Bilirubin is the breakdown product of haemoglobin. Bilirubin formed in the reticulo-endothelial system is transported (bound to albumin) to the liver. This bilirubin is water soluble and is known as indirect or unconjugated bilirubin. In the liver bilirubin is conjugated to glucuronic acid to form direct or conjugated bilirubin. Conjugated bilirubin is excreted via the biliary system into the intestine where it is metabolized by bacteria to urobilinogen and stercobilinogen. Total and Direct Bilirubin estimation in serum is used for the diagnosis, differentiation and follow up of Jaundice. Jaundice is classified mainly into three types- Haemolytic (Prehepatic), Hepato-cellular (Hepatic) and Obstructive (Post Hepatic) Total Bilirubin is eleveted in obstructive conditions of the bile duct, hepatitis, cirrhosis, haemolytic disorders and several inherited enzyme deficiencies. Indirect Bilirubin is elevated by prehapatic causes such as haemolytic disorders or liver diseases resulting in impaired entry, transport or conjugation within the liver. Monitoring of Indiredct Bilirubin in neonates is of great importance as it is in the indirect (Free) bilirubin bound to albumin that is able to pass the blood brain barrier more easily, increasing the danger of cerebral damage. The direct (Conjugated bilirubin increases in hepatic causes. Ie. Parenchymal liver diseases (Hepatitis)- infective, toxic atc and obstructive causes- gall stones, any type of growth or due to regurgitation of bile into hepatic circulation.
Serum Glutamic Pyruvic Tranaminase (SGPT) (ALT)
It is also called as Alanine Amino Transferase.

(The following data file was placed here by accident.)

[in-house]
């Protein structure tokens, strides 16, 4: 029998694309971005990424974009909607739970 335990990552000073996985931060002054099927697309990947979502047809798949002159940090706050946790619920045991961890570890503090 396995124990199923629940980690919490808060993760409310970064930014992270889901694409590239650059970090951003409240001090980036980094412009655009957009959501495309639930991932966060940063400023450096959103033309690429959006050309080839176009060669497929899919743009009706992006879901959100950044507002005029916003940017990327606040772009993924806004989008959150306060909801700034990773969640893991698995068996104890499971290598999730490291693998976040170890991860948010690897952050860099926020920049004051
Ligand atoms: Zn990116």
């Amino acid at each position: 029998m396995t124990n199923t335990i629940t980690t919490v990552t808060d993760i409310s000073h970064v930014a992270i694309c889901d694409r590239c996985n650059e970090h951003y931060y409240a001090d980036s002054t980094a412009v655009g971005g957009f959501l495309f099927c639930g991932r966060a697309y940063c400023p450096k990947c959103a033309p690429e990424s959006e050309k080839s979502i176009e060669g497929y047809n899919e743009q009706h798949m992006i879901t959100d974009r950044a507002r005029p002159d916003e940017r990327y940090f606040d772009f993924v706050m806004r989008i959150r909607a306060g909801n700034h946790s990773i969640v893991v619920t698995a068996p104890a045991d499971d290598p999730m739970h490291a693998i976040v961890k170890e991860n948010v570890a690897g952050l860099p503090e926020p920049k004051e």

GPT is widely distributed in various tissues of the body. GPT activity is maximum in liver tissue followed by relatively lower levels in kidney, heart and skeletlal muscles.
It is useful in evaluating liver function in viral, bacterial or chemical hepatitis.
A moderate increase is also found in obstructive jaundice, metastatic carcinoma and myocardial infarction.
GPT levels may be decreased in patients undergoing long term haemodialysis without supplemental vitamin therapy.
5 – 35 U/L
Serum Glutamic Oxaloacetic Transaminase (SGOT)
It is also called as Aspartate Amino Transferase (AST)
GOT is widely distributed in various organs of the body.
GOT activity is maximum in heart tissue followed by relatively lower levels in the kidney and muscles.
When any of these organs is damaged or diseases Serum GOT levels rises in proportion of the severity of damage. GOT is particularly useful in the diagnosis of Myocardial Infarction.
The level increases after 3- 8 hours of onset of attack, reaches to peak value after 48 hours and returns to normal on 4th to 6th day after infarction.
Other cardiac conditions like Rheumatic conditions and Acute CCF may also show elevated GOT levels.
Slight to moderate increase in enzyme activity is also seen in liver and skeletal muscle degenerative disorders.
8 – 40 U/L
Serum Alkaline Phosphatase:
The increase of serum or plasma Alkaline Phosphatase activity is related to bone regeneration and is increased in Rickets and Osteomalacia.
The activity is also found to be increased in Post Hepatic (Obstructive) as well as Infective or Toxic Hepatitis.
A physiological increase is observed in pregnancy and in active bone growth in children.
Alkaline Phosphatase is present in high concentration in liver, bone, placenta, intestine and certain tumors.
Decrease in serum Alkaline phosphatase activity is found in Severe Anaemia, Scurvy, Kwashiorkor and Cretinism.
80 – 270 U/L
Increased Levels are found I dehydration, Multiple Myeloma, Chromic liver diseases and Chronic Infections.
While decreased levels are found in renal disease, malnutrition, albuminuria and terminal liver failure.
Total Protein is useful for monitoring gross changes in protein levels caused by various disease states.
It is usually performed in conjunction with other tests such as serum Albumin, Liver Function Testa or Protein Electrophoresis.